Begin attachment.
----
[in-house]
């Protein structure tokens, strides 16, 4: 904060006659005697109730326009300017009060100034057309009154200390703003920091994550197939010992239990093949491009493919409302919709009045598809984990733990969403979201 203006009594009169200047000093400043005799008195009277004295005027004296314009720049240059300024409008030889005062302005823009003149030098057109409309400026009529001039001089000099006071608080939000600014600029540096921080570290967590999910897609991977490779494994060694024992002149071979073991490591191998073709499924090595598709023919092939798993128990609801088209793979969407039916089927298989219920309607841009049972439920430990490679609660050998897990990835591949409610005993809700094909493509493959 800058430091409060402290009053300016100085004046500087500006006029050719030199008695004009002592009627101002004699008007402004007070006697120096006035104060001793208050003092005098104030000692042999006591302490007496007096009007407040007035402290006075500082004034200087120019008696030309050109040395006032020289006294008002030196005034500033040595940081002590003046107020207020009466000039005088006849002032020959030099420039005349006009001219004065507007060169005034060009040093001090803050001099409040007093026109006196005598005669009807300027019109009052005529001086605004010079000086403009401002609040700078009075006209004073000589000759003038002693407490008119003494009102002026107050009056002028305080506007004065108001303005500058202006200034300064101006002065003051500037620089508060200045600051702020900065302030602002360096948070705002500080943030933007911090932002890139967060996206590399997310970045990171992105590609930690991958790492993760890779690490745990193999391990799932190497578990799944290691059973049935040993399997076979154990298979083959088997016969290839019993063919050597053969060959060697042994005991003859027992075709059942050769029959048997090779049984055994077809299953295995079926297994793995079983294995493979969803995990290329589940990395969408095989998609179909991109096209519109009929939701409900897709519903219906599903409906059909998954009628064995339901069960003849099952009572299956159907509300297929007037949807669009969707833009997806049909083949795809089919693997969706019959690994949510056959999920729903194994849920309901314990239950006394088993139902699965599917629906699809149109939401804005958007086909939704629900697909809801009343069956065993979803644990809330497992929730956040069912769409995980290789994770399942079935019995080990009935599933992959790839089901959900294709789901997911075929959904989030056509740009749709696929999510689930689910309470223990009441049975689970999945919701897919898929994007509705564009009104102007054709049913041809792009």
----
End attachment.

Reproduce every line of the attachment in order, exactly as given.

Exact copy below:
[in-house]
């Protein structure tokens, strides 16, 4: 904060006659005697109730326009300017009060100034057309009154200390703003920091994550197939010992239990093949491009493919409302919709009045598809984990733990969403979201 203006009594009169200047000093400043005799008195009277004295005027004296314009720049240059300024409008030889005062302005823009003149030098057109409309400026009529001039001089000099006071608080939000600014600029540096921080570290967590999910897609991977490779494994060694024992002149071979073991490591191998073709499924090595598709023919092939798993128990609801088209793979969407039916089927298989219920309607841009049972439920430990490679609660050998897990990835591949409610005993809700094909493509493959 800058430091409060402290009053300016100085004046500087500006006029050719030199008695004009002592009627101002004699008007402004007070006697120096006035104060001793208050003092005098104030000692042999006591302490007496007096009007407040007035402290006075500082004034200087120019008696030309050109040395006032020289006294008002030196005034500033040595940081002590003046107020207020009466000039005088006849002032020959030099420039005349006009001219004065507007060169005034060009040093001090803050001099409040007093026109006196005598005669009807300027019109009052005529001086605004010079000086403009401002609040700078009075006209004073000589000759003038002693407490008119003494009102002026107050009056002028305080506007004065108001303005500058202006200034300064101006002065003051500037620089508060200045600051702020900065302030602002360096948070705002500080943030933007911090932002890139967060996206590399997310970045990171992105590609930690991958790492993760890779690490745990193999391990799932190497578990799944290691059973049935040993399997076979154990298979083959088997016969290839019993063919050597053969060959060697042994005991003859027992075709059942050769029959048997090779049984055994077809299953295995079926297994793995079983294995493979969803995990290329589940990395969408095989998609179909991109096209519109009929939701409900897709519903219906599903409906059909998954009628064995339901069960003849099952009572299956159907509300297929007037949807669009969707833009997806049909083949795809089919693997969706019959690994949510056959999920729903194994849920309901314990239950006394088993139902699965599917629906699809149109939401804005958007086909939704629900697909809801009343069956065993979803644990809330497992929730956040069912769409995980290789994770399942079935019995080990009935599933992959790839089901959900294709789901997911075929959904989030056509740009749709696929999510689930689910309470223990009441049975689970999945919701897919898929994007509705564009009104102007054709049913041809792009």